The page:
September 22, 2013
Twenty-Fifth Sunday of Ordinary Time
Amos 8, 4-7; Psalm 113, 1-2,.4-6, 7-8; 1 Timothy 2,1-8; St. Luke 16, 1-13
“Make friends for yourselves through your use of this worlds goods, so that when they fail you, a lasting reception may be yours.” The gifts God bestows upon us in this world come with a responsibility to be good stewards of all he has made. These are the little matters he entrusts to us now, so that we may prepare for the far greater good of eternal life.
The Church holds in a crucial balance both the universal destination of goods as well as the right to private property. Both reflect Gods providence, and neither excuse us from sincere and generous charity.
The Church draws her social teaching from the Lord’s instructions in the Gospel parables and other expressions of his law of love.
We are not permitted to reduce our use of earthly goods to the pursuit of profit alone irregardless of other factors. A theory that makes profit the exclusive norm and ultimate end of economic activity is morally unacceptable.
“The disordered desire for money cannot but produce perverse effects. It is one of the causes of the many conflicts which disturb the social order. (Cf. Gaudium et spes, art. 3; Laborem Exercens 7; 20; Centesimus Annus 35.) A system that ‘subordinates the basic rights of individuals and of groups to the collective organization of production’ is contrary to human dignity. (Gaudium et spes 65, art. 2.) Every practice that reduces persons to nothing more than a means of profit enslaves man, leads to idolizing money, and contributes to the spread of atheism. ‘You cannot serve God and mammon.'(Mt 6:24; Lk 16:13.)” (CCC 2424)
All that God gives is to be shared, but in a collaborative and voluntary way, in accord with the human dignity both of the giver and the receiver of the gift. “The goods of creation are destined for the entire human race. The right to private property does not abolish the universal destination of goods.” (CCC 2452)
“Those blessed with wealth or economic power, whether individuals or nations, are called at the same time to stewardship and active solicitude for the poor, unemployed and dispossessed. Goods of production – material or immaterial – such as land, factories, practical or artistic skills, oblige their possessors to employ them in ways that will benefit the greatest number. Those who hold goods for use and consumption should use them with moderation, reserving the better part for guests, for the sick and the poor.” (CCC 2405)
A principal divine foundation for the right to private property is enshrined in the decalogue itself: “You shall not steal”.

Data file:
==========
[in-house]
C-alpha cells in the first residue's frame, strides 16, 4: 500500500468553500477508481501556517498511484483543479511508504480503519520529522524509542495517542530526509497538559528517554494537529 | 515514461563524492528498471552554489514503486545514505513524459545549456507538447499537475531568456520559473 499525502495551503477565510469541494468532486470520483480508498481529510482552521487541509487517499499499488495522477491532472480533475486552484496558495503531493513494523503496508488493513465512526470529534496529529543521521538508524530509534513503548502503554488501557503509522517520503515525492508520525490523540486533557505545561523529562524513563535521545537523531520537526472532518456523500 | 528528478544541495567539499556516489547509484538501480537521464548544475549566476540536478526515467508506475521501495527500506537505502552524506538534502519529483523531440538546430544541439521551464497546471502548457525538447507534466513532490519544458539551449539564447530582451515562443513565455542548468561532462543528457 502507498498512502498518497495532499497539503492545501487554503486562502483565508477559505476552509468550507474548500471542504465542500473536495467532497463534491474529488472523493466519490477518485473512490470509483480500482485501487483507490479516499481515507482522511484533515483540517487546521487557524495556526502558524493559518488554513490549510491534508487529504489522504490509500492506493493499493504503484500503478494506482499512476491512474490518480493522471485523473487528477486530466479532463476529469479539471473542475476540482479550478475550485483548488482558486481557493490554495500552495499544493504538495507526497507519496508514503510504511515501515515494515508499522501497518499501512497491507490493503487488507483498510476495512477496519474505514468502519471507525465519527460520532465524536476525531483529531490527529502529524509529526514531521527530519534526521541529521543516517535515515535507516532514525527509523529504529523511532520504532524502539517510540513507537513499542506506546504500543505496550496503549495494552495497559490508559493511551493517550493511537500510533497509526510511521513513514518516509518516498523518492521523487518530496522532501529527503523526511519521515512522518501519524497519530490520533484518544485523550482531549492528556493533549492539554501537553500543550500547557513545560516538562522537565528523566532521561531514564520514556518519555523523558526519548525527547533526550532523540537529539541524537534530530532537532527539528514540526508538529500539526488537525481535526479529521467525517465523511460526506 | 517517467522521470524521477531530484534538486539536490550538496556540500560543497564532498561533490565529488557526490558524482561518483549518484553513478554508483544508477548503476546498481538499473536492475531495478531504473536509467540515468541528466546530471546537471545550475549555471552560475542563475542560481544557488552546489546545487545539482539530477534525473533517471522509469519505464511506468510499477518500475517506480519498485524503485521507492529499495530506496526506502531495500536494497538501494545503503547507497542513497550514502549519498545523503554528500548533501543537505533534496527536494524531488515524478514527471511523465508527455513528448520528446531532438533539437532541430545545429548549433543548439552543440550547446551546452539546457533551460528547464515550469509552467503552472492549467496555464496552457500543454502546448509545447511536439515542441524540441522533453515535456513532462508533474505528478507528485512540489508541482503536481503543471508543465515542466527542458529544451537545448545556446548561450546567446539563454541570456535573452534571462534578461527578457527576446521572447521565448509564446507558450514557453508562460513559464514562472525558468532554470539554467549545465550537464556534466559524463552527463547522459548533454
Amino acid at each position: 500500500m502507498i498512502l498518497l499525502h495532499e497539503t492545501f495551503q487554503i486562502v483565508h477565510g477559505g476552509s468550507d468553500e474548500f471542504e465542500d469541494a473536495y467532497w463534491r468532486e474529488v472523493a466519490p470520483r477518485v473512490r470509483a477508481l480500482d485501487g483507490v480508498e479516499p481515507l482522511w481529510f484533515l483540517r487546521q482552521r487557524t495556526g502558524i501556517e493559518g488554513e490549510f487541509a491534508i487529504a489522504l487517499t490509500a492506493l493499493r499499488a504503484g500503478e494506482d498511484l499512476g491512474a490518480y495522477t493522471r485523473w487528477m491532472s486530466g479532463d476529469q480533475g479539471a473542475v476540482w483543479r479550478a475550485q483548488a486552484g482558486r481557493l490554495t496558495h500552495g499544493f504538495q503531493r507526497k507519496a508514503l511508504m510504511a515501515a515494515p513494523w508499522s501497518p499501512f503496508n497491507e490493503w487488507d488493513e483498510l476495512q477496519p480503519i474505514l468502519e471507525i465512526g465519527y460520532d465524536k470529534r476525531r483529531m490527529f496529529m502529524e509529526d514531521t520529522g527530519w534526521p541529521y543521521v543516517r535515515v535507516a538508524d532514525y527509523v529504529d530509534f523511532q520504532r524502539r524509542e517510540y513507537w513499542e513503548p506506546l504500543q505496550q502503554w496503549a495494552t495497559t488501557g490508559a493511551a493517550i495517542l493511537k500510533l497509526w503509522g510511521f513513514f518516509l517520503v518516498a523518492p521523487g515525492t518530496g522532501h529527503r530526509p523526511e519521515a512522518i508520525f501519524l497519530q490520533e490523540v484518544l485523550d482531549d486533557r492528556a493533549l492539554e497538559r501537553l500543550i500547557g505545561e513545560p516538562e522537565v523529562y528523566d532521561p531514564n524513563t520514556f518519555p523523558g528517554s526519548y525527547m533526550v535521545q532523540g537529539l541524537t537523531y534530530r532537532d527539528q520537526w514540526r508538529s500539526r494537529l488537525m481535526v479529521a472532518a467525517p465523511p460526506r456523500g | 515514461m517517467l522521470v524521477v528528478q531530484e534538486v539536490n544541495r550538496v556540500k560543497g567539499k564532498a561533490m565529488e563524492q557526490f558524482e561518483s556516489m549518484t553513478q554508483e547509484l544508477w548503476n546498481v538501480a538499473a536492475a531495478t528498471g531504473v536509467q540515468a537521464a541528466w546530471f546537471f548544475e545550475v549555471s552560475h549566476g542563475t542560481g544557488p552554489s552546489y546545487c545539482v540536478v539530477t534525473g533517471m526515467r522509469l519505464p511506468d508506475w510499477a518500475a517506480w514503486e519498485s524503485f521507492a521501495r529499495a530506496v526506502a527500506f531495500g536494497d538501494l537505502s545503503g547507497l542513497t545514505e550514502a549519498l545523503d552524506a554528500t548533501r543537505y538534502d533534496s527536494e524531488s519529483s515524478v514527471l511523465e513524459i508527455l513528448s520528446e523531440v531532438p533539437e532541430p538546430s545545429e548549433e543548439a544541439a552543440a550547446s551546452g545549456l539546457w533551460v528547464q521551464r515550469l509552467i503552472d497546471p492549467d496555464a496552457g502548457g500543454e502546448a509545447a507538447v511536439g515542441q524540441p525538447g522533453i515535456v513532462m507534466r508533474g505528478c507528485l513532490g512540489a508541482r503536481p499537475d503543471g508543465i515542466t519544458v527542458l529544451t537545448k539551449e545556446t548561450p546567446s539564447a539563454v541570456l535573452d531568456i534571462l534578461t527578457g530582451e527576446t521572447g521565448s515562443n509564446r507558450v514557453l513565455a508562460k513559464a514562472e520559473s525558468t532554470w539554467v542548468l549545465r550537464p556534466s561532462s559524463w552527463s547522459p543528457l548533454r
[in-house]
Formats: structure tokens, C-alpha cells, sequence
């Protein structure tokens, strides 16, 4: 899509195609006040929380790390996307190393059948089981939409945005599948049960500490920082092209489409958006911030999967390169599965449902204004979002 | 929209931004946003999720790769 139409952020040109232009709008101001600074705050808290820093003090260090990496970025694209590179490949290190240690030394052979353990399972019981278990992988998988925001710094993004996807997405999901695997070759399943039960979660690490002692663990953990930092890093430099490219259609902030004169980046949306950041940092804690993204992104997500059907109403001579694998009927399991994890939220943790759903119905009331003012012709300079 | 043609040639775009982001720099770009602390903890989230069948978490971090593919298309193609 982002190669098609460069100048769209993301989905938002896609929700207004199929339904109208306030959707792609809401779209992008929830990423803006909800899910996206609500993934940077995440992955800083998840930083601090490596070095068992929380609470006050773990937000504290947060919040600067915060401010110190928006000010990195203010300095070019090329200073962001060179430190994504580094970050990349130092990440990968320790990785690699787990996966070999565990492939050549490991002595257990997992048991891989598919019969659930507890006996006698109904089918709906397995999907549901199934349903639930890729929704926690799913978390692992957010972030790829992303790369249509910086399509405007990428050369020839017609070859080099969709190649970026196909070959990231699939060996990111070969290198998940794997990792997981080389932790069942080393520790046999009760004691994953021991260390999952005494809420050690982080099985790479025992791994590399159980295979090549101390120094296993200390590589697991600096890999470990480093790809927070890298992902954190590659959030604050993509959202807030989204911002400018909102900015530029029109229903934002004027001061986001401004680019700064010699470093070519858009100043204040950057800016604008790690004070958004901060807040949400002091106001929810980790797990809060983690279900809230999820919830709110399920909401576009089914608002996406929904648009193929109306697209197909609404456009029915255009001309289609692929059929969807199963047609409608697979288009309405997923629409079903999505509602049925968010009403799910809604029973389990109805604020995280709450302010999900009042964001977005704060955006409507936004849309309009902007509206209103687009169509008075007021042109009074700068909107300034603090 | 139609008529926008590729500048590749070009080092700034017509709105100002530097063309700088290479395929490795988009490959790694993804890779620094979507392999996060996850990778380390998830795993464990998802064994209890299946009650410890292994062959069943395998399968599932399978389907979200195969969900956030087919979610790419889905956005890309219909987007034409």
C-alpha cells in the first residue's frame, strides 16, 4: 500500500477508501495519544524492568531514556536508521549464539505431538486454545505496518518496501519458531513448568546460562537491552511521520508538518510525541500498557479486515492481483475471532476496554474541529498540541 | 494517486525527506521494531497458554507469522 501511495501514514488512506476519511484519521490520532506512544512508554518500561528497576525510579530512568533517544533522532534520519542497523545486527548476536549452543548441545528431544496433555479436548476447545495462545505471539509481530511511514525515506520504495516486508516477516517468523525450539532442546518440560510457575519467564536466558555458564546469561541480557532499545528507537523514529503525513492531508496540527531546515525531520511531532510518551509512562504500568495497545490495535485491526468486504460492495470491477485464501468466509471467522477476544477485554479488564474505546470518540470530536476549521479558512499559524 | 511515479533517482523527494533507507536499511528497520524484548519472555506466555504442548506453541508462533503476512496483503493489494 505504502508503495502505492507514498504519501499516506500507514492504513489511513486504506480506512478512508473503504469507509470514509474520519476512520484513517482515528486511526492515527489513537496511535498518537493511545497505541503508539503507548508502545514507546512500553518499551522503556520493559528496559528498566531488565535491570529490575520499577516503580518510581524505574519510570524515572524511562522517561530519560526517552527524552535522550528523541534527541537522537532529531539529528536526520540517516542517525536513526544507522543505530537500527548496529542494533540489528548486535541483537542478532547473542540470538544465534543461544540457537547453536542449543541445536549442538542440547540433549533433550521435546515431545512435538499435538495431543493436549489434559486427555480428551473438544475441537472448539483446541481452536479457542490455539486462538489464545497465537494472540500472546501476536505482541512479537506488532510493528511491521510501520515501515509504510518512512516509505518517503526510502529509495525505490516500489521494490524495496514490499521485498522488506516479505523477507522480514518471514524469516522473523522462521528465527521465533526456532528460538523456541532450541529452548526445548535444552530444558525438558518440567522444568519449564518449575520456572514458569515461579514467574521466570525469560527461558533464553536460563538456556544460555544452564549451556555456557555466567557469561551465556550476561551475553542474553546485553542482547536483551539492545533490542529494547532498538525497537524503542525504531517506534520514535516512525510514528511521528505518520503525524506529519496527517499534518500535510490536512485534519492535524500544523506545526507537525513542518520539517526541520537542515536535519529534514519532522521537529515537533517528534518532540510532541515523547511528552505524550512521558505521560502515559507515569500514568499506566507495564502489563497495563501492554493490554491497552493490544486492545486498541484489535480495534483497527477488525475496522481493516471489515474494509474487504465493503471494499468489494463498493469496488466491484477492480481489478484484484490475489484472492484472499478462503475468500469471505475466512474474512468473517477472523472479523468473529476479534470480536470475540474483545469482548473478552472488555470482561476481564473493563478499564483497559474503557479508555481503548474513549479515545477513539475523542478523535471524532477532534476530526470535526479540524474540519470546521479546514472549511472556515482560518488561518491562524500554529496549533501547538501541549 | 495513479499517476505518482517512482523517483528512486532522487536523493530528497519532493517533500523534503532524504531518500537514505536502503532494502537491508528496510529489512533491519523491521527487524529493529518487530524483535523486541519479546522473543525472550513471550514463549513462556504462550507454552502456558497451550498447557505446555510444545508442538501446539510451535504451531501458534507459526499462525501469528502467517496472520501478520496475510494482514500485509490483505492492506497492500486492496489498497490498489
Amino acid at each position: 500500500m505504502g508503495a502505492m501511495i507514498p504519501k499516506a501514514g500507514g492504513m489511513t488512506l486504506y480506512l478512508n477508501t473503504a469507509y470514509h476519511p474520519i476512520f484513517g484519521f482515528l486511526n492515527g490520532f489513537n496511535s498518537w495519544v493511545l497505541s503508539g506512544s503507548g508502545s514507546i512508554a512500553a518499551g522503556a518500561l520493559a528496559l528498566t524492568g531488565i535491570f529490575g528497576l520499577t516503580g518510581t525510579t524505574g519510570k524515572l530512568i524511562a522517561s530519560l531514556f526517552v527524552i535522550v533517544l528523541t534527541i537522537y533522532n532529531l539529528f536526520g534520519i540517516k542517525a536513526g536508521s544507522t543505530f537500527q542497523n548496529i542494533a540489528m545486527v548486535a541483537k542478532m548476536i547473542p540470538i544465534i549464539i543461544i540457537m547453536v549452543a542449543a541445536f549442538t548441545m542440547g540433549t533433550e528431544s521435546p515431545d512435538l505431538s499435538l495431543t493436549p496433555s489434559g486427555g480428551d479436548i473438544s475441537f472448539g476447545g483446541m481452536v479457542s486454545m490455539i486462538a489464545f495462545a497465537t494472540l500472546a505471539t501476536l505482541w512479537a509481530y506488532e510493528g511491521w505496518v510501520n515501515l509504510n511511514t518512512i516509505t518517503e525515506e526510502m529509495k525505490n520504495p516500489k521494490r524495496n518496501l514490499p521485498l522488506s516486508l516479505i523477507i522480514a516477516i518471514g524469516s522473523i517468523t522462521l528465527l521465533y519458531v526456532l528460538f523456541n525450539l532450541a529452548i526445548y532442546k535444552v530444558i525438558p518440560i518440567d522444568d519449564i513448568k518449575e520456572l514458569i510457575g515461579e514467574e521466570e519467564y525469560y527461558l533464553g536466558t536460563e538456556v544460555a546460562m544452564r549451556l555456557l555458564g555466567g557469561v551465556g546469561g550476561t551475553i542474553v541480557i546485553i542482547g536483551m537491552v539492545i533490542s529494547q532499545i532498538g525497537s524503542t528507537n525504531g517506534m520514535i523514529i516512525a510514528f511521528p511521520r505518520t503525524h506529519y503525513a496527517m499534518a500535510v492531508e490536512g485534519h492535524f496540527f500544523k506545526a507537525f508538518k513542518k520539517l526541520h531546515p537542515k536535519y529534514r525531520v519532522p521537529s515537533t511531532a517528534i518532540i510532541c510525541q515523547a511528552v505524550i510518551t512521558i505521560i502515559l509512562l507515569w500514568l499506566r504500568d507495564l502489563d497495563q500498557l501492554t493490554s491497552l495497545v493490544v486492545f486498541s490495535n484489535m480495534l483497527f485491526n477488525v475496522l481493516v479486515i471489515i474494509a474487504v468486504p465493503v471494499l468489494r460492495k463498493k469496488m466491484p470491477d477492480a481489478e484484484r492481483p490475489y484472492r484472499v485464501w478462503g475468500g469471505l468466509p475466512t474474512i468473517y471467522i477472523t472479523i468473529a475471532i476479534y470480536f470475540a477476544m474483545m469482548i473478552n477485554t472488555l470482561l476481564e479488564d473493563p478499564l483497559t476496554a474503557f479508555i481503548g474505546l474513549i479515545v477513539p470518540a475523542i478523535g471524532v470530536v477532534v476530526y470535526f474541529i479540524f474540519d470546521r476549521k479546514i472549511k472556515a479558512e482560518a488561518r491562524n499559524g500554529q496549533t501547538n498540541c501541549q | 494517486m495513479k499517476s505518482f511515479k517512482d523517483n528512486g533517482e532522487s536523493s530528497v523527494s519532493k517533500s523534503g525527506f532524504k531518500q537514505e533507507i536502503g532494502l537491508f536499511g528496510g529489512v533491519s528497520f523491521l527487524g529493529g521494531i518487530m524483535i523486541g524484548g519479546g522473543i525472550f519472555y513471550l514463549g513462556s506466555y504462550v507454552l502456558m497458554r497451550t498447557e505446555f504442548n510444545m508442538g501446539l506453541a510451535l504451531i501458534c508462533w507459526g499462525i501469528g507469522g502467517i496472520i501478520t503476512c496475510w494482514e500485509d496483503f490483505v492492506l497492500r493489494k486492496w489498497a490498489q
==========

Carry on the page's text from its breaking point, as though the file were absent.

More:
“The seventh commandment forbids unjustly taking or keeping the goods of one’s neighbor and wronging him in any way with respect to his goods. It commands justice and charity in the care of earthly goods and the fruits of men’s labor. For the sake of the common good, it requires respect for the universal destination of goods and respect for the right to private property. Christian life strives to order this world’s goods to God and to fraternal charity.” (CCC 2401)
There are situations, however, when the individual is not committing grave sin where, by appropriating some amount of the private property of an unjust employer, he is merely providing for the basic sustenance of his family or those in his care. This is traditionally called occult compensation.
The Church advocates a living wage for all workers. Withholding just wages can be stealing as well and can put the lives of others in danger. The basic goods to maintain life, shelter and health are a fundamental human right.
“The seventh commandment forbids theft, that is, usurping another’s property against the reasonable will of the owner. There is no theft if consent can be presumed or if refusal is contrary to reason and the universal destination of goods. This is the case in obvious and urgent necessity when the only way to provide for immediate, essential needs (food, shelter, clothing . . .) is to put at one’s disposal and use the property of others.” (CCC 2408)
Social justice on earth anticipates the perfect justice and love of the Kingdom. We are trusted with these little matters now that our heavenly Father may prepare us to inherit, as true sons and daughters of his, the treasure beyond all price: the reign of heaven.
Digest of Articles from Catholic Blogs and Websites
September 22, 2013
Twenty-fifth Sunday in Ordinary Time
In order to appreciate fully the import of today’s gospel text, which gives us the parable of the Unjust Steward, we must remember that parables, unlike allegories, focus on only one element in the comparison. Thus, the lesson to be drawn from this parable is that the followers of Jesus must also act prudently in regard to their own future prospects.